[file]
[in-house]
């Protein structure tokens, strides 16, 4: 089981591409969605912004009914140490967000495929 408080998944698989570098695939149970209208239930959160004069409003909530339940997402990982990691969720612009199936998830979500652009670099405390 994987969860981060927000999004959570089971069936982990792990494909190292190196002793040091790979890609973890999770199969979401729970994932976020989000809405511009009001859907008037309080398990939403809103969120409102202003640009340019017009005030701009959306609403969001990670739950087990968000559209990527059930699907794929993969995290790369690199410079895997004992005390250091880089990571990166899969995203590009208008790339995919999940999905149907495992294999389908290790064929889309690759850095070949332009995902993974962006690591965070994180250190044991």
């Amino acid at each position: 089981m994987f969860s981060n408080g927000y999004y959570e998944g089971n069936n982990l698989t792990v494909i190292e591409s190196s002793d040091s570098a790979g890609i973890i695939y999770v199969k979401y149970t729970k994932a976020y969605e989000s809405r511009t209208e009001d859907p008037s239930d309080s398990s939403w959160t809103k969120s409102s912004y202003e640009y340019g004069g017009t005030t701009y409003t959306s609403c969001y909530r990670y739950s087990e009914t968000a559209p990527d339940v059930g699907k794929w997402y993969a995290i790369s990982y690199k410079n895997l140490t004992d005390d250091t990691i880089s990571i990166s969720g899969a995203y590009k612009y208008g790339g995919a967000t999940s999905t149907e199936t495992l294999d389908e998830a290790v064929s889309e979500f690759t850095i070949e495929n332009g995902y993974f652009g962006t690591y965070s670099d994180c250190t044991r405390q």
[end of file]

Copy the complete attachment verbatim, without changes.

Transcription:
[in-house]
């Protein structure tokens, strides 16, 4: 089981591409969605912004009914140490967000495929 408080998944698989570098695939149970209208239930959160004069409003909530339940997402990982990691969720612009199936998830979500652009670099405390 994987969860981060927000999004959570089971069936982990792990494909190292190196002793040091790979890609973890999770199969979401729970994932976020989000809405511009009001859907008037309080398990939403809103969120409102202003640009340019017009005030701009959306609403969001990670739950087990968000559209990527059930699907794929993969995290790369690199410079895997004992005390250091880089990571990166899969995203590009208008790339995919999940999905149907495992294999389908290790064929889309690759850095070949332009995902993974962006690591965070994180250190044991």
């Amino acid at each position: 089981m994987f969860s981060n408080g927000y999004y959570e998944g089971n069936n982990l698989t792990v494909i190292e591409s190196s002793d040091s570098a790979g890609i973890i695939y999770v199969k979401y149970t729970k994932a976020y969605e989000s809405r511009t209208e009001d859907p008037s239930d309080s398990s939403w959160t809103k969120s409102s912004y202003e640009y340019g004069g017009t005030t701009y409003t959306s609403c969001y909530r990670y739950s087990e009914t968000a559209p990527d339940v059930g699907k794929w997402y993969a995290i790369s990982y690199k410079n895997l140490t004992d005390d250091t990691i880089s990571i990166s969720g899969a995203y590009k612009y208008g790339g995919a967000t999940s999905t149907e199936t495992l294999d389908e998830a290790v064929s889309e979500f690759t850095i070949e495929n332009g995902y993974f652009g962006t690591y965070s670099d994180c250190t044991r405390q």